In social psychology, attribution error, also known as correspondence bias or attribution effect, is the tendency for people to under-emphasize situational explanations for an individual's observed behavior while over-emphasizing dispositional and personality-based explanations for their behavior.
Research suggests that also cultural values and norms affect the way people make attributions. In particular, differences in attribution style exist between individualist and collectivist cultures.
People in individualist cultures place a high value on uniqueness and independence, believe in the importance of individual goals, and define themselves in terms of personal attributes.
People in collectivist cultures, on the other hand, place a high value on conformity and interdependence, believe in the importance of group goals, and define themselves in terms of their membership in groups.
North American and Western European cultures tend to be individualistic, while Asian, Latin American, and African cultures tend to be collectivist.
But if we need to look into the future and not into the past we have to understand that all of us have 3 important attribution errors:
1 - Fundamental attribution error (Russia, the West): it is assumed that other people’s behavior corresponds to their personal attributes.People in collectivist cultures tend to be less susceptible to the fundamental attribution error than people in individualist cultures;
2 - Motivational attribution error: an attempt to explain success and failure. Luck will be explained by personality, failure – by external causes, situation;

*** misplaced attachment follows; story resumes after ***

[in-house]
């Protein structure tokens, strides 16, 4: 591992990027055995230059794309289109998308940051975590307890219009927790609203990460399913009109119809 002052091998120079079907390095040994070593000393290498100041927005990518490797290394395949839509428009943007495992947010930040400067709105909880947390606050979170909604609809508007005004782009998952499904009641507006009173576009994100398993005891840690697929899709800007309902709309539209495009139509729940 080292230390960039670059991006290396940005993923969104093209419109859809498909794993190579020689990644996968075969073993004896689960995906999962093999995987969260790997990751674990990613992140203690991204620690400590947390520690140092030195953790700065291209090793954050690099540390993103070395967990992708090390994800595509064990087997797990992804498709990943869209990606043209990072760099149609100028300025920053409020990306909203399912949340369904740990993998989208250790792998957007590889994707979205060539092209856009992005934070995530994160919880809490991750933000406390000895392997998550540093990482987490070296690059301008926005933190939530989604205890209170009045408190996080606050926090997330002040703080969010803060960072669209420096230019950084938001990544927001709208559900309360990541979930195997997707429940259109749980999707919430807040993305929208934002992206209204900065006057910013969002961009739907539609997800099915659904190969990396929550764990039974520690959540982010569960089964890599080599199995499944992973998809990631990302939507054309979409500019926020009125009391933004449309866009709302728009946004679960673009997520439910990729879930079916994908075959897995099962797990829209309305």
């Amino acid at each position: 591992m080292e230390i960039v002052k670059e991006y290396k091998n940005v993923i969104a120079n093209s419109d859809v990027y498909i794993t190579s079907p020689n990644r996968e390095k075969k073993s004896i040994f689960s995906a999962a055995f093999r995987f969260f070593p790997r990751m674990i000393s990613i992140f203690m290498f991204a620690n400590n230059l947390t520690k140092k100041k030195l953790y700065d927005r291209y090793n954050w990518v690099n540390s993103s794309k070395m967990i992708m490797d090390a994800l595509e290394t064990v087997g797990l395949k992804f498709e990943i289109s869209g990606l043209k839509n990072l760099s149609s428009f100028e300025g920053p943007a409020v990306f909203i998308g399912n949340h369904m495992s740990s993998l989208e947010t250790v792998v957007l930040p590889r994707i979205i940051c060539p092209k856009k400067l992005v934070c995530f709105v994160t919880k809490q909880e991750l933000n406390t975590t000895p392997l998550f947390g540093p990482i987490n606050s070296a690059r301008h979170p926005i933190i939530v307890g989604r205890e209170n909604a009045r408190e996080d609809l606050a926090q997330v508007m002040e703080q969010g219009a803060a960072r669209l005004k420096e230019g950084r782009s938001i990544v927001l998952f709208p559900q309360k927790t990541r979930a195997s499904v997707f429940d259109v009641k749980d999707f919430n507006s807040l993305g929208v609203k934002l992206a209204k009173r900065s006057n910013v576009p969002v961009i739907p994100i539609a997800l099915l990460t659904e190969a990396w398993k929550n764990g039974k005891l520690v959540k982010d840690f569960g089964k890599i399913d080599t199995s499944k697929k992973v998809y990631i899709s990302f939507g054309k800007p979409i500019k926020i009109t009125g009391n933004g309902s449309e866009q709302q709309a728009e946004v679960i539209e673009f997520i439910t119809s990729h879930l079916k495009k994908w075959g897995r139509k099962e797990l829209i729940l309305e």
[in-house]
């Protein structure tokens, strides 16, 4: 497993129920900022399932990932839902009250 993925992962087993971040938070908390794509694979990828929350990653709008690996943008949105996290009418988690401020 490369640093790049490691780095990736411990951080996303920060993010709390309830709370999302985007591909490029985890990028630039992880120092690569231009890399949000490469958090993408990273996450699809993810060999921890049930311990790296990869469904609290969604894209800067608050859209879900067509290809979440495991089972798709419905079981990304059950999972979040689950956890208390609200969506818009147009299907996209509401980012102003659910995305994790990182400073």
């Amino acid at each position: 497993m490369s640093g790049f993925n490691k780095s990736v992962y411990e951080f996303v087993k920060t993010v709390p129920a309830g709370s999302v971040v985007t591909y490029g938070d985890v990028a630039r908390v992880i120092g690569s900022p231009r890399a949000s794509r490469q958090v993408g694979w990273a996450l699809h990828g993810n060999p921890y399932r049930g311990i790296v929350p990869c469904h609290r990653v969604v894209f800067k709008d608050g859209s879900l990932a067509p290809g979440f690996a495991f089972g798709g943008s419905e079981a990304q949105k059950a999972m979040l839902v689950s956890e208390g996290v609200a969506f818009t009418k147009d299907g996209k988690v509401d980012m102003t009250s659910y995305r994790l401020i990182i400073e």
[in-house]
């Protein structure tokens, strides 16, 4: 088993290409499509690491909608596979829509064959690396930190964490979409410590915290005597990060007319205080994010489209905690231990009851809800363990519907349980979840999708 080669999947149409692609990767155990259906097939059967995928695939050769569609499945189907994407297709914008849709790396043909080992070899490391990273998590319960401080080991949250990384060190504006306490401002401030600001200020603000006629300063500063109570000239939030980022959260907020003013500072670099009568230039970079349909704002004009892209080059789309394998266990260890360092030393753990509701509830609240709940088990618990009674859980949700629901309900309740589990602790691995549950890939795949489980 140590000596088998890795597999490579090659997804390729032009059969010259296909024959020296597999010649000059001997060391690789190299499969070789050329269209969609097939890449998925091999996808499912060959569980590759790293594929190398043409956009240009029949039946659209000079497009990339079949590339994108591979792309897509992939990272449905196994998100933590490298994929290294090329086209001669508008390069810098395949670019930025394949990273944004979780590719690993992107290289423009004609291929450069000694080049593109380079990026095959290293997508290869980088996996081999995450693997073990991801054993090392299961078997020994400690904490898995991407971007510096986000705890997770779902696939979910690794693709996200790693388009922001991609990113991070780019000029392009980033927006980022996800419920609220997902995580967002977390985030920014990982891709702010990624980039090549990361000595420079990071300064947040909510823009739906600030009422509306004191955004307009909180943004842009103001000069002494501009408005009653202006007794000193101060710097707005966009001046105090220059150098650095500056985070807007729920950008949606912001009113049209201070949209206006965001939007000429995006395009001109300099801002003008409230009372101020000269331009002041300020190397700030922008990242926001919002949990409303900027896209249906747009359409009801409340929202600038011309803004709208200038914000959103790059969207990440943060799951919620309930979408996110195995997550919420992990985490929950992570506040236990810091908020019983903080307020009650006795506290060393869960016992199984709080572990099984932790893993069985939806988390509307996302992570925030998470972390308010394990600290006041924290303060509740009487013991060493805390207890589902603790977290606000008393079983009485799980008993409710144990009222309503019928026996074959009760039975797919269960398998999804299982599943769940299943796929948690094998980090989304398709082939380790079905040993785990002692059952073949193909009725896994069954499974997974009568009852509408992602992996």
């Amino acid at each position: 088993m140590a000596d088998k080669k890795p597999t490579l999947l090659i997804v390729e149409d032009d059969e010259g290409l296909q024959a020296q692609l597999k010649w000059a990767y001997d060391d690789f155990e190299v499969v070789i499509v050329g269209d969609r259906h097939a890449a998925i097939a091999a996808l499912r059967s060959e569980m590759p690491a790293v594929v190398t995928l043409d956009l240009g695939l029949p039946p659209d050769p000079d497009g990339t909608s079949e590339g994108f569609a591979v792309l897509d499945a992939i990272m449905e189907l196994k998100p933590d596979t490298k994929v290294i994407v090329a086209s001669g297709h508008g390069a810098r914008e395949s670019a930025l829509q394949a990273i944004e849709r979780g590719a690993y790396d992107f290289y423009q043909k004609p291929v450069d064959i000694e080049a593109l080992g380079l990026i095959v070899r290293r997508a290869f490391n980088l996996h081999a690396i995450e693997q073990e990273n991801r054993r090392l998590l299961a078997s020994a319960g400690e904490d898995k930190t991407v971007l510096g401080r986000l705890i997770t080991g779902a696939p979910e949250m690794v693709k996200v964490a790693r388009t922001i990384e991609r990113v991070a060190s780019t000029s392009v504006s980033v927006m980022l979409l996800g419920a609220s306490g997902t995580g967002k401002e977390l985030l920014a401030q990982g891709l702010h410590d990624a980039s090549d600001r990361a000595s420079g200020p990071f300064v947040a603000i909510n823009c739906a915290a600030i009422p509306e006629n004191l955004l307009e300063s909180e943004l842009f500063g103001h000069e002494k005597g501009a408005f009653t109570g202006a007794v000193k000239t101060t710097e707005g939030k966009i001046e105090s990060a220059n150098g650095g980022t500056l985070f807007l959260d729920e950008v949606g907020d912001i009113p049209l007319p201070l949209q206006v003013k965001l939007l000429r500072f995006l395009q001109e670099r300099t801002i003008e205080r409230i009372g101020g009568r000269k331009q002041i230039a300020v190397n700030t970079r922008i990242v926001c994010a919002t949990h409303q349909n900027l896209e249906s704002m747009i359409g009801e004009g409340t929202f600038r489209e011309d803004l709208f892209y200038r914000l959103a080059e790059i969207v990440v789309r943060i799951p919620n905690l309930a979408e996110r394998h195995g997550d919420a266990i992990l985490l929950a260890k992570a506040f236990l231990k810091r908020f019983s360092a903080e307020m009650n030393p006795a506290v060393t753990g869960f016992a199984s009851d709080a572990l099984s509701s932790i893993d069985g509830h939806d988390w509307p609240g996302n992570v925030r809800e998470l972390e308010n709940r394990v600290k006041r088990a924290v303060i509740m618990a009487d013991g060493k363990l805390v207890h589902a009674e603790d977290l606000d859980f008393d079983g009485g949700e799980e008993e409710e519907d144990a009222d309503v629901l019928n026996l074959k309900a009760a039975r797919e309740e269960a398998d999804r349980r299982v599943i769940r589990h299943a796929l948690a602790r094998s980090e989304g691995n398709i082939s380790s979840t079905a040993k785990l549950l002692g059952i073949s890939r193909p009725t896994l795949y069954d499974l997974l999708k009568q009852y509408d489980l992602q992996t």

3 - Maximum attribution error: a person explains behavior due to belonging to a race or other social group.
Plus the tendency of a person to evaluate various customs being based on the norms of his group. And here come:
1 - Apreconceived idea: attitudes based on differences (racism, sexism, ageism, homophobia);
2 - Prejudice: a more complex phenomenon. Condemnation, assessment based on differences;
3 - Discrimination: negative behavior based solely on differences.
Knowing it we have to remember that the ethnic setting of a person is a system of a person’s attitude to time, nature, and values.
Today when borders are blurred – ethnic identity is growing. People fight for their culture, for their language and for their sovereignty.
There is a paradox between globalization and the desire of people to preserve their culture.
What we need today is to learn to protect our rights and interests, to achieve our goals, while at the same time not violating the rights of other people.